Last week we talked about the Three Refuges, ‘The Triple Gem’ of the Buddha, the dharma and the sangha, or as Rick Hanson in his book Buddha’s Brain calls them: teacher, truth and community. I shared how on a Buddhist retreat at Spirit Rock Meditation Center, the gathered retreatants ‘take refuge’ formally by repeating a call and response chant the first evening before going into silence for the course of the retreat.
On a retreat this sense of refuge is palpable. Physically we are in a land apart from the hustle and bustle of normal life. No crowded noisy streets, no driving, no television, no telephone, no radio, no computers, no music except perhaps some evening chanting. No shopping. No reading. No writing. Just our own bubble of experience within the calm of a community in silence.
We are on retreat not just from busy-ness of our regular lives but from social interaction as well. We neither speak nor have eye contact with one another. We don’t need to think of the right thing to say or smile at someone.
There are many courtesies within this silence, but they are done synchronistically, needing no involved interaction. The only exception is during some yogi jobs that require teamwork and during short group meetings with a teacher, just to check in and see how we are doing. There are yogi jobs that require no interaction, and most teachers will respect your silence if you wish to maintain it in meeting, as long as they can sense you are okay.
This silent spaciousness to simply be can feel lovely or scary at various times throughout the retreat. Non-interaction is especially freeing for those who are compulsive talkers and interactors. Sometimes it’s a difficult adjustment, but mostly it is a deep and rich release, all the more profound for the contrast.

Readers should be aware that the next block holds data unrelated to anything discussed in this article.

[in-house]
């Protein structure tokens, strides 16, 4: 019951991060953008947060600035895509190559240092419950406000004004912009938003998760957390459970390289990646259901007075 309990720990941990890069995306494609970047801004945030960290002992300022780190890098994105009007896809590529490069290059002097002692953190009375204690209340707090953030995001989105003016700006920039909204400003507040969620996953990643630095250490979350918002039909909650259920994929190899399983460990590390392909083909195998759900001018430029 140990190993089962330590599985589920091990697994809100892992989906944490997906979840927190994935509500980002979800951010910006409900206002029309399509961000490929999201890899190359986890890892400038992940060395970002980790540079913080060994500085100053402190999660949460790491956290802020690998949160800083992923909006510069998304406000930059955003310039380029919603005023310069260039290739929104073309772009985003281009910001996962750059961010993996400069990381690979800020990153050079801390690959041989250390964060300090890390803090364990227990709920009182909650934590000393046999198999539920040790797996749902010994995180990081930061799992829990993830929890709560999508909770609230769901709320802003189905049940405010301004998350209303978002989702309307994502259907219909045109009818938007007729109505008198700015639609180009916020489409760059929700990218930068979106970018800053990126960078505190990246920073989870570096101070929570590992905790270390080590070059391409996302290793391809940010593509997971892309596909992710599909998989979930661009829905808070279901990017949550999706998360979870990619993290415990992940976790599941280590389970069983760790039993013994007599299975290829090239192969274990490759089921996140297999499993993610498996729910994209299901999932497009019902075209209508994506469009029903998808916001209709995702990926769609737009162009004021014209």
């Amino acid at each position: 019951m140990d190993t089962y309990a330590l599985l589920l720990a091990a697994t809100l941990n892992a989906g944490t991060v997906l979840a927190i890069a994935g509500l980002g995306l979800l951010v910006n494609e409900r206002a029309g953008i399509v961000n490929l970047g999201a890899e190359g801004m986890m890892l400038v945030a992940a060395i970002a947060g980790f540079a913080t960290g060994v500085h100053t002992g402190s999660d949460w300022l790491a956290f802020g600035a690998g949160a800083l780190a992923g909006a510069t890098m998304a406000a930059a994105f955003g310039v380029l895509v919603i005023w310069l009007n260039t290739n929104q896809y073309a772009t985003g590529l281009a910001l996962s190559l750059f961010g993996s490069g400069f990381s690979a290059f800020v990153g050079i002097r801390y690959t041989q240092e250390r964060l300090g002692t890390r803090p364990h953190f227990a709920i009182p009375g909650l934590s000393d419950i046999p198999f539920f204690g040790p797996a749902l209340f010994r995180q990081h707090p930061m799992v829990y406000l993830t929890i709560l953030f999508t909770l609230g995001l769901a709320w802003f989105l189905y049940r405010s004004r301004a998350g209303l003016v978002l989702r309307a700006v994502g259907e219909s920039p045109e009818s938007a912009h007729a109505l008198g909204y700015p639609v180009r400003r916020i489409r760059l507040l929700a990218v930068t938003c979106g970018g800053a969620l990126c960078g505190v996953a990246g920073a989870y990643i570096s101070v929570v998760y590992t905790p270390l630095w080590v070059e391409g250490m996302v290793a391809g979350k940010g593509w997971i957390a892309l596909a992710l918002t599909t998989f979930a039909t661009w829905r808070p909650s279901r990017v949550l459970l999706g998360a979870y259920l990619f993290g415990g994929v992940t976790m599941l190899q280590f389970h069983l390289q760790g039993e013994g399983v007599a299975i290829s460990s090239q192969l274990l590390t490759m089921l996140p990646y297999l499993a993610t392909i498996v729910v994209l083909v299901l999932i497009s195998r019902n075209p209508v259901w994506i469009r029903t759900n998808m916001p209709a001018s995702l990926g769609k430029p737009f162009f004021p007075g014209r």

While silence does not free us from any interior turmoil that might arise, it does give us a lot of space in which to notice it. It’s similar to the way the refrigerator’s hum is hardly noticeable during the day, but in the middle of the night its sound is amplified. On retreat there is a lot of time to sit and walk with whatever arises, and a lot of support to stay with the experience, regardless of whether it is pleasant or unpleasant.
Usually by the end of a retreat the mind is clearer, the heart is softer, and the body is healthier. Having taken refuge in this safe environment that demands so little of us except to sit, eat, walk and do a yogi job for less than an hour a day, we settle in to ourselves and gain greater insight into the nature of our existence in this body at this time.
Most likely, having had a powerful positive experience on retreat, we set our intention to carry that clarity of mind and openness of heart out into the world, to give ourselves sufficient time to really meditate, to eat slowly with great appreciation for all who contributed to the meal from the sunshine and seeds to the cashier at the market to the cook, and to walk in nature at a pace we can really see, hear, smell and feel connected to the natural world.
We set these intentions and maybe to a certain degree we can keep them. We might come home and establish a more consistent meditation practice if we didn’t already have one, or renew our dedication to our existing practice, having seen how valuable it is. And at least for a while hopefully we are able to carry over some of that deep rich interaction with the world around us that we had on the retreat.
But it would be most unusual to be able to sustain that deep inner calm and clarity for very long. Out in the world, back in the fray, we find ourselves mindlessly munching, chatting away on our cell phone, watching something we don’t care about on television, and walking or running right by the trees and the lizards who whispered all their secrets to us on retreat. Chances are we barely notice the song of the birds or the sound of the water, or even the feel of the ground under our feet.
So what was the point of going on a retreat? Was it just an escape with no sustained value?